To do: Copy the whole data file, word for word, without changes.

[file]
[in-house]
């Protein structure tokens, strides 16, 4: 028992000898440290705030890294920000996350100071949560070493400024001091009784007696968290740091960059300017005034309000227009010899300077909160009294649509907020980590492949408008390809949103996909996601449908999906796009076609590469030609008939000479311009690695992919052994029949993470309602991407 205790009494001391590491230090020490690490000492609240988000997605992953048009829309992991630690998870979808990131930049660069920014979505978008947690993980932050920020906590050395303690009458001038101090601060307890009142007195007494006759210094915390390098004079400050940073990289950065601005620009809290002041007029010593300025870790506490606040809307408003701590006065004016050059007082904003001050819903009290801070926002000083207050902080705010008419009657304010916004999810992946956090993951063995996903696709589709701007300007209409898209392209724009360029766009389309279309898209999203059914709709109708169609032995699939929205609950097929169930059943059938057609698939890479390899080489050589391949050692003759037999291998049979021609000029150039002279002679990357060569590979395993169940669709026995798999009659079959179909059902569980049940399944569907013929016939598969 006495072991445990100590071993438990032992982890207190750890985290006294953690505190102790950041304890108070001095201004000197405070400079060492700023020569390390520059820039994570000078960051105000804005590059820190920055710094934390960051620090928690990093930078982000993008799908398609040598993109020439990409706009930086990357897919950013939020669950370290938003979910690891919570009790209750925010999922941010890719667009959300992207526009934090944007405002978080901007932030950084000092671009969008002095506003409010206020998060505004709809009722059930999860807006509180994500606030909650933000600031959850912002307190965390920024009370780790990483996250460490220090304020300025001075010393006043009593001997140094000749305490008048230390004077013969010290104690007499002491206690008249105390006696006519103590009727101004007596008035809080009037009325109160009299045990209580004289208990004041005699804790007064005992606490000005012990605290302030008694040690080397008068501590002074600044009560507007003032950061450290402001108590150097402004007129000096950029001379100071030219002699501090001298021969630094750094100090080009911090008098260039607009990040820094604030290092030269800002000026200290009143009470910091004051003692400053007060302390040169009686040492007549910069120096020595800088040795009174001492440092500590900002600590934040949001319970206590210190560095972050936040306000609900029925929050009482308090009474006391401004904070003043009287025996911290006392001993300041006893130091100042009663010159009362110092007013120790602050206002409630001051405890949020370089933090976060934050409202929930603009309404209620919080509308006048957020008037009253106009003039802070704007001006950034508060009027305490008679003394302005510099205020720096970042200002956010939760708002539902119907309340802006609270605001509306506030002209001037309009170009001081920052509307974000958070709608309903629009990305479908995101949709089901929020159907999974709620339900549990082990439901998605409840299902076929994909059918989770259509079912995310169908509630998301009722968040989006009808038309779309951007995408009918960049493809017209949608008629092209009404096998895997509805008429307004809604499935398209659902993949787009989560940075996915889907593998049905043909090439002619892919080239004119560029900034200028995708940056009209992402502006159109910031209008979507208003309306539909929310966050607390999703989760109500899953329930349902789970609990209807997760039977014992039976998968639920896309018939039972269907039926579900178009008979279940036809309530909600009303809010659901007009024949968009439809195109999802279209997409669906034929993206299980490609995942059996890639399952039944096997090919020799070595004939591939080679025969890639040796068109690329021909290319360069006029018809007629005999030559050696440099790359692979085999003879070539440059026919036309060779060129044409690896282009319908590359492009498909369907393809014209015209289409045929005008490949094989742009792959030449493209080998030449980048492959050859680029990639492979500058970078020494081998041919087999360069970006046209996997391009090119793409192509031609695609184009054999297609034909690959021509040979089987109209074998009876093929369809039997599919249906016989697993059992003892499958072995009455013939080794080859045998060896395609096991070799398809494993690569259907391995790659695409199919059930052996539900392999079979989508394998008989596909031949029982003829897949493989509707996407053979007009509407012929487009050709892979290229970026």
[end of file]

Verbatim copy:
[in-house]
């Protein structure tokens, strides 16, 4: 028992000898440290705030890294920000996350100071949560070493400024001091009784007696968290740091960059300017005034309000227009010899300077909160009294649509907020980590492949408008390809949103996909996601449908999906796009076609590469030609008939000479311009690695992919052994029949993470309602991407 205790009494001391590491230090020490690490000492609240988000997605992953048009829309992991630690998870979808990131930049660069920014979505978008947690993980932050920020906590050395303690009458001038101090601060307890009142007195007494006759210094915390390098004079400050940073990289950065601005620009809290002041007029010593300025870790506490606040809307408003701590006065004016050059007082904003001050819903009290801070926002000083207050902080705010008419009657304010916004999810992946956090993951063995996903696709589709701007300007209409898209392209724009360029766009389309279309898209999203059914709709109708169609032995699939929205609950097929169930059943059938057609698939890479390899080489050589391949050692003759037999291998049979021609000029150039002279002679990357060569590979395993169940669709026995798999009659079959179909059902569980049940399944569907013929016939598969 006495072991445990100590071993438990032992982890207190750890985290006294953690505190102790950041304890108070001095201004000197405070400079060492700023020569390390520059820039994570000078960051105000804005590059820190920055710094934390960051620090928690990093930078982000993008799908398609040598993109020439990409706009930086990357897919950013939020669950370290938003979910690891919570009790209750925010999922941010890719667009959300992207526009934090944007405002978080901007932030950084000092671009969008002095506003409010206020998060505004709809009722059930999860807006509180994500606030909650933000600031959850912002307190965390920024009370780790990483996250460490220090304020300025001075010393006043009593001997140094000749305490008048230390004077013969010290104690007499002491206690008249105390006696006519103590009727101004007596008035809080009037009325109160009299045990209580004289208990004041005699804790007064005992606490000005012990605290302030008694040690080397008068501590002074600044009560507007003032950061450290402001108590150097402004007129000096950029001379100071030219002699501090001298021969630094750094100090080009911090008098260039607009990040820094604030290092030269800002000026200290009143009470910091004051003692400053007060302390040169009686040492007549910069120096020595800088040795009174001492440092500590900002600590934040949001319970206590210190560095972050936040306000609900029925929050009482308090009474006391401004904070003043009287025996911290006392001993300041006893130091100042009663010159009362110092007013120790602050206002409630001051405890949020370089933090976060934050409202929930603009309404209620919080509308006048957020008037009253106009003039802070704007001006950034508060009027305490008679003394302005510099205020720096970042200002956010939760708002539902119907309340802006609270605001509306506030002209001037309009170009001081920052509307974000958070709608309903629009990305479908995101949709089901929020159907999974709620339900549990082990439901998605409840299902076929994909059918989770259509079912995310169908509630998301009722968040989006009808038309779309951007995408009918960049493809017209949608008629092209009404096998895997509805008429307004809604499935398209659902993949787009989560940075996915889907593998049905043909090439002619892919080239004119560029900034200028995708940056009209992402502006159109910031209008979507208003309306539909929310966050607390999703989760109500899953329930349902789970609990209807997760039977014992039976998968639920896309018939039972269907039926579900178009008979279940036809309530909600009303809010659901007009024949968009439809195109999802279209997409669906034929993206299980490609995942059996890639399952039944096997090919020799070595004939591939080679025969890639040796068109690329021909290319360069006029018809007629005999030559050696440099790359692979085999003879070539440059026919036309060779060129044409690896282009319908590359492009498909369907393809014209015209289409045929005008490949094989742009792959030449493209080998030449980048492959050859680029990639492979500058970078020494081998041919087999360069970006046209996997391009090119793409192509031609695609184009054999297609034909690959021509040979089987109209074998009876093929369809039997599919249906016989697993059992003892499958072995009455013939080794080859045998060896395609096991070799398809494993690569259907391995790659695409199919059930052996539900392999079979989508394998008989596909031949029982003829897949493989509707996407053979007009509407012929487009050709892979290229970026």